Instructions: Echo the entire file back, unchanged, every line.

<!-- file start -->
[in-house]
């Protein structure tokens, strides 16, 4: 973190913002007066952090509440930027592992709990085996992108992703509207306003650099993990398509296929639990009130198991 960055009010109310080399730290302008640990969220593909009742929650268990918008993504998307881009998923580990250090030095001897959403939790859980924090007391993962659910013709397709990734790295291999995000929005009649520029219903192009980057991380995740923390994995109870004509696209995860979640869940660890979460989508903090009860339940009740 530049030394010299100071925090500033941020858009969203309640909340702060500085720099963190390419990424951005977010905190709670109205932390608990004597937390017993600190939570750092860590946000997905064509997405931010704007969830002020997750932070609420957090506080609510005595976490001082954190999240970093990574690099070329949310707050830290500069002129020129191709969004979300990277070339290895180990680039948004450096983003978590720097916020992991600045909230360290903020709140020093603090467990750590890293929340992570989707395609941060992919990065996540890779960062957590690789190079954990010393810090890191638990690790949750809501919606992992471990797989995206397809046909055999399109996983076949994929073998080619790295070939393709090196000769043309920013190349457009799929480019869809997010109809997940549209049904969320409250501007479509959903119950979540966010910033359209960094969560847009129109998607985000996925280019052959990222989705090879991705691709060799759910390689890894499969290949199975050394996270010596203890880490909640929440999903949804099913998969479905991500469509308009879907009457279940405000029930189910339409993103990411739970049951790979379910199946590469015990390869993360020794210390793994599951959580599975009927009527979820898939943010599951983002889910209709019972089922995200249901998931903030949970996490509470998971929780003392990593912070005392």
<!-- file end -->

[in-house]
């Protein structure tokens, strides 16, 4: 973190913002007066952090509440930027592992709990085996992108992703509207306003650099993990398509296929639990009130198991 960055009010109310080399730290302008640990969220593909009742929650268990918008993504998307881009998923580990250090030095001897959403939790859980924090007391993962659910013709397709990734790295291999995000929005009649520029219903192009980057991380995740923390994995109870004509696209995860979640869940660890979460989508903090009860339940009740 530049030394010299100071925090500033941020858009969203309640909340702060500085720099963190390419990424951005977010905190709670109205932390608990004597937390017993600190939570750092860590946000997905064509997405931010704007969830002020997750932070609420957090506080609510005595976490001082954190999240970093990574690099070329949310707050830290500069002129020129191709969004979300990277070339290895180990680039948004450096983003978590720097916020992991600045909230360290903020709140020093603090467990750590890293929340992570989707395609941060992919990065996540890779960062957590690789190079954990010393810090890191638990690790949750809501919606992992471990797989995206397809046909055999399109996983076949994929073998080619790295070939393709090196000769043309920013190349457009799929480019869809997010109809997940549209049904969320409250501007479509959903119950979540966010910033359209960094969560847009129109998607985000996925280019052959990222989705090879991705691709060799759910390689890894499969290949199975050394996270010596203890880490909640929440999903949804099913998969479905991500469509308009879907009457279940405000029930189910339409993103990411739970049951790979379910199946590469015990390869993360020794210390793994599951959580599975009927009527979820898939943010599951983002889910209709019972089922995200249901998931903030949970996490509470998971929780003392990593912070005392």